Summertime in Australia is drawing to a close. It’s been hot, dry and seemingly endless here in the eastern states. At the end of each day the sun disappears below the horizon and finally temperatures begin to lower from searing highs into the Celsius 40s.
As this final summer week begins, I take a moment to look back on the most dramatic sunsets I have been fortunate to have witnessed while living on Tugalong Road, in Canyonleigh.
Our home site on a high ridge between two rivers, the Wingecarribee and the Wollondilly. The sky is wide and open, with extensive views towards the west. In summer the sunsets are incredibly diverse and on some nights in particular can be very colourful.
If there has been rain, muted mauve pastels light up the sky as the sun disappears over the horizon. If there has been dry wind, dust that hangs in the air creates a burnt orange hue. If there is an active bushfire, a blood red sky speaks of the dangers burning somewhere nearby, threatening homes and lives.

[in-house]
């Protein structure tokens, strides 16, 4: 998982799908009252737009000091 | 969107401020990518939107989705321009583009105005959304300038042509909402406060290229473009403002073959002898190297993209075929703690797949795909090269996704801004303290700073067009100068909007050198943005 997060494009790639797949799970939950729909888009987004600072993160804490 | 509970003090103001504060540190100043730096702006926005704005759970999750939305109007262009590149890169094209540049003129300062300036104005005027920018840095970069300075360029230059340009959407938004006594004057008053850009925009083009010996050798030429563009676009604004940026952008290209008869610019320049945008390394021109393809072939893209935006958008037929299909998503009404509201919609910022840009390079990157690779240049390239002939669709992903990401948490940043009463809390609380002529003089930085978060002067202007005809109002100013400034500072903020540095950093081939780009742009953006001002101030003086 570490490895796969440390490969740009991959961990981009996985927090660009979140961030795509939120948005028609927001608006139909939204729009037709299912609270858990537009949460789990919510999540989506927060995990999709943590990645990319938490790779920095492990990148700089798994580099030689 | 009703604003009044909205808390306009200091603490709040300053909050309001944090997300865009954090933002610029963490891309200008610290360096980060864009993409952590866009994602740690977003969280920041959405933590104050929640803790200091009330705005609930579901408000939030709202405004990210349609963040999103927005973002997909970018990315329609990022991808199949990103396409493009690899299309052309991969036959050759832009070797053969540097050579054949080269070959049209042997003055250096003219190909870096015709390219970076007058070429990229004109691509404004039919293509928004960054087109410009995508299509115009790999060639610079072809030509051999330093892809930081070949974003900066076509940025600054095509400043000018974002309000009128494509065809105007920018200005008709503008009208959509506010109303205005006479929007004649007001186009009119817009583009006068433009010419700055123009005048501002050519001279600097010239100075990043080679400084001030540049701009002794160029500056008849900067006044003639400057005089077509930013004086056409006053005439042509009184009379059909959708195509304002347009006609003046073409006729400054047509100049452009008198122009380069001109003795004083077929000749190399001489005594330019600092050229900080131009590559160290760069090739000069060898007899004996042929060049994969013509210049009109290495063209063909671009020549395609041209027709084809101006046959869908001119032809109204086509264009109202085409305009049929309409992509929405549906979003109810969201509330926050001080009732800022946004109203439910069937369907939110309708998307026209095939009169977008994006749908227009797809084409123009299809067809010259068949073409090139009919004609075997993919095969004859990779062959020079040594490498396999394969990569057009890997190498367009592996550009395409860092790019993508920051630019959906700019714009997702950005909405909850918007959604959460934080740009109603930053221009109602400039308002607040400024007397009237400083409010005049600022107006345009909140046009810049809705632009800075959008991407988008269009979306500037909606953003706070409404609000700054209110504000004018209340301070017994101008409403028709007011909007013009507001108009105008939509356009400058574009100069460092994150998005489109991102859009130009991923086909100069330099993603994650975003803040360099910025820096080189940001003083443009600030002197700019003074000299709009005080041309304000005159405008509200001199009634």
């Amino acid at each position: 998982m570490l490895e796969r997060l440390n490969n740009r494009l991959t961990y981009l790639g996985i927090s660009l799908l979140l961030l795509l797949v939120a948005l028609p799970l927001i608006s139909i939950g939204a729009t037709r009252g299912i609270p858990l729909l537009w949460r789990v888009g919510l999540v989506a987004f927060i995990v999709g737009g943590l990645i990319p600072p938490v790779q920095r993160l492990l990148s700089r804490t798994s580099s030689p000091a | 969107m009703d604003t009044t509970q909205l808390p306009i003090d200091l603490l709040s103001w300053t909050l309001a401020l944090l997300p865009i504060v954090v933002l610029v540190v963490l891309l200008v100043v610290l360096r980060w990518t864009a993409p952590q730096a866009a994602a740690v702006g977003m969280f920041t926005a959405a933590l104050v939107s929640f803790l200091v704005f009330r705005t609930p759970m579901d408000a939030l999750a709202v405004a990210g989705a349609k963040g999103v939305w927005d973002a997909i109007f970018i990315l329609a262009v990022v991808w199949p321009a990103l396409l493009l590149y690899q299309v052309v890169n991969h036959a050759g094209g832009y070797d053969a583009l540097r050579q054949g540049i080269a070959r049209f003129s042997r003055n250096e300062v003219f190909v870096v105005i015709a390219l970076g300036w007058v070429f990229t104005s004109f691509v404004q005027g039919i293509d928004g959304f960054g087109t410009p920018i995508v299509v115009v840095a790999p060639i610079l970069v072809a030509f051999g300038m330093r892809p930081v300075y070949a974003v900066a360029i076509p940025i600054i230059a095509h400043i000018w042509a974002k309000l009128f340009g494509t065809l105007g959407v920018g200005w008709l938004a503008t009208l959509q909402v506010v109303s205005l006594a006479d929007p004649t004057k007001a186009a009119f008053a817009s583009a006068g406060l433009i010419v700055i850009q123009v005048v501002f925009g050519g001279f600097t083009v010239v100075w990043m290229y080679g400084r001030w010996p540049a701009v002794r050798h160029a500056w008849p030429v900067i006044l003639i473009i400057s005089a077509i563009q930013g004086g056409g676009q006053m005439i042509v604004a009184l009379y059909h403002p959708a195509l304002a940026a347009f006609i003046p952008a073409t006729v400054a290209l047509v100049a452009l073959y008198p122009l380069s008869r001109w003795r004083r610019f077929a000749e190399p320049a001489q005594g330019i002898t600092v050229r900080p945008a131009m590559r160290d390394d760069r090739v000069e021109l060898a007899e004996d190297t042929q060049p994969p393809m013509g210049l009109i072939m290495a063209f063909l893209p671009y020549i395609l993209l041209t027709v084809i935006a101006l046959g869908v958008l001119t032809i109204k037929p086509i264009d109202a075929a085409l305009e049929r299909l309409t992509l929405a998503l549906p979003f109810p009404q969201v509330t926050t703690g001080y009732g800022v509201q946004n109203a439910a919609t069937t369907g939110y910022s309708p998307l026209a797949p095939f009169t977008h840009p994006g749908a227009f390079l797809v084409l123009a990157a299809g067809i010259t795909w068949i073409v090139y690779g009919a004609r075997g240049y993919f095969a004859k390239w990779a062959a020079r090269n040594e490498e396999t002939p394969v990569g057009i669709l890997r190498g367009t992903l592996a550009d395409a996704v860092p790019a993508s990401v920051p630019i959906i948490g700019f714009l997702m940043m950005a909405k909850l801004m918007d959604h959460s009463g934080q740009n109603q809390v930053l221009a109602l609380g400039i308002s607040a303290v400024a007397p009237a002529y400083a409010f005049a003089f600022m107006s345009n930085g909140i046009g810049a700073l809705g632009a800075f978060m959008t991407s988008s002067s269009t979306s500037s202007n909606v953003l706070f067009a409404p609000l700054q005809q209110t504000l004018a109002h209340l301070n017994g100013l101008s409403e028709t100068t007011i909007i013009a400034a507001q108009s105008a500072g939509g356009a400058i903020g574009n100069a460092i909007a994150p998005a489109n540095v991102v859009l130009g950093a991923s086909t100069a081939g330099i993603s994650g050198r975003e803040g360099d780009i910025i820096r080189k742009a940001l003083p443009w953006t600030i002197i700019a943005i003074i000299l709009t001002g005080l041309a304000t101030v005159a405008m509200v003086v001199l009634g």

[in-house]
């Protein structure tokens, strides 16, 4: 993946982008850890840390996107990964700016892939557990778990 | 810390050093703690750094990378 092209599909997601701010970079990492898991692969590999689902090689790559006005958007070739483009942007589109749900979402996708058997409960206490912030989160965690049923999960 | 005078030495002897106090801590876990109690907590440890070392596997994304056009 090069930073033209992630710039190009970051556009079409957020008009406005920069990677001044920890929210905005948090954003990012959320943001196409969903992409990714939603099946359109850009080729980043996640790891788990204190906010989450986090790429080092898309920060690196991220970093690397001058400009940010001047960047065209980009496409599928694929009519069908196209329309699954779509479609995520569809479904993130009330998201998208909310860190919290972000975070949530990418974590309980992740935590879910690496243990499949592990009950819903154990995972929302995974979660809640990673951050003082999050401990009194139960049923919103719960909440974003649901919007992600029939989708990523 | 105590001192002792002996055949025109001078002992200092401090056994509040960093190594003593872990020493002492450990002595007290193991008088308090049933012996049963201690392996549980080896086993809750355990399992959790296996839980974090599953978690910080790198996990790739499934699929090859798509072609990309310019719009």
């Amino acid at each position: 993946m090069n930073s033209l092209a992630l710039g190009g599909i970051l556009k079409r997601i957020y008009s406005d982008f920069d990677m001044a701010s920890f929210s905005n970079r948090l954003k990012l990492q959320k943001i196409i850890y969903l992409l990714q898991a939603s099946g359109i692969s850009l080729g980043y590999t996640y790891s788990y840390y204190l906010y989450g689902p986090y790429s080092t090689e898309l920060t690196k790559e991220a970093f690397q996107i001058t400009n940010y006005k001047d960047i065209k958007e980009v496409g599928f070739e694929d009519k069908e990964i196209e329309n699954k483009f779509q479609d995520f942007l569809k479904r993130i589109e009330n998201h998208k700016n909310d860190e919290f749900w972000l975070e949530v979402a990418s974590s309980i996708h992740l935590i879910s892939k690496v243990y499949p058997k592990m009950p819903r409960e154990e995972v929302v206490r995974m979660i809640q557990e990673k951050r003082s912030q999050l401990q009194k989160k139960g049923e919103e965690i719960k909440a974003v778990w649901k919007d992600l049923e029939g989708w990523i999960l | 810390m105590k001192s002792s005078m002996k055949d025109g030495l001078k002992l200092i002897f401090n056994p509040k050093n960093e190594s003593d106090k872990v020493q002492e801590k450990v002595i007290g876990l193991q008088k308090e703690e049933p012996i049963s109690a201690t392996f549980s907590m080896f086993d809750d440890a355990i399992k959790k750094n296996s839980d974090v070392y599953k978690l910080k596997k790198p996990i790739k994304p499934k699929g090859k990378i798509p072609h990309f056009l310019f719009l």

Adding to the effect are clouds: the lowering sun lights up an ever-changing vision of ethereal forms, displaying various shades of colours, depending on their density and height above the land. The diversity of cloud forms combines with changes in atmospheric conditions, producing an infinite variety of sunsets.
Most cameras have a sunset setting, which captures the subtleties of colour and shade, even in low light. Here I have selected a gallery of the most beautiful sunsets I have seen, over a period of six summers.
Sunset is one of nature’s most incredibly magical displays; a wonder of light and form impossible for man to create, and equally impossible to ignore. Sunset is a quiet time of day to reflect on ways we can best protect our precious climate from harmful change.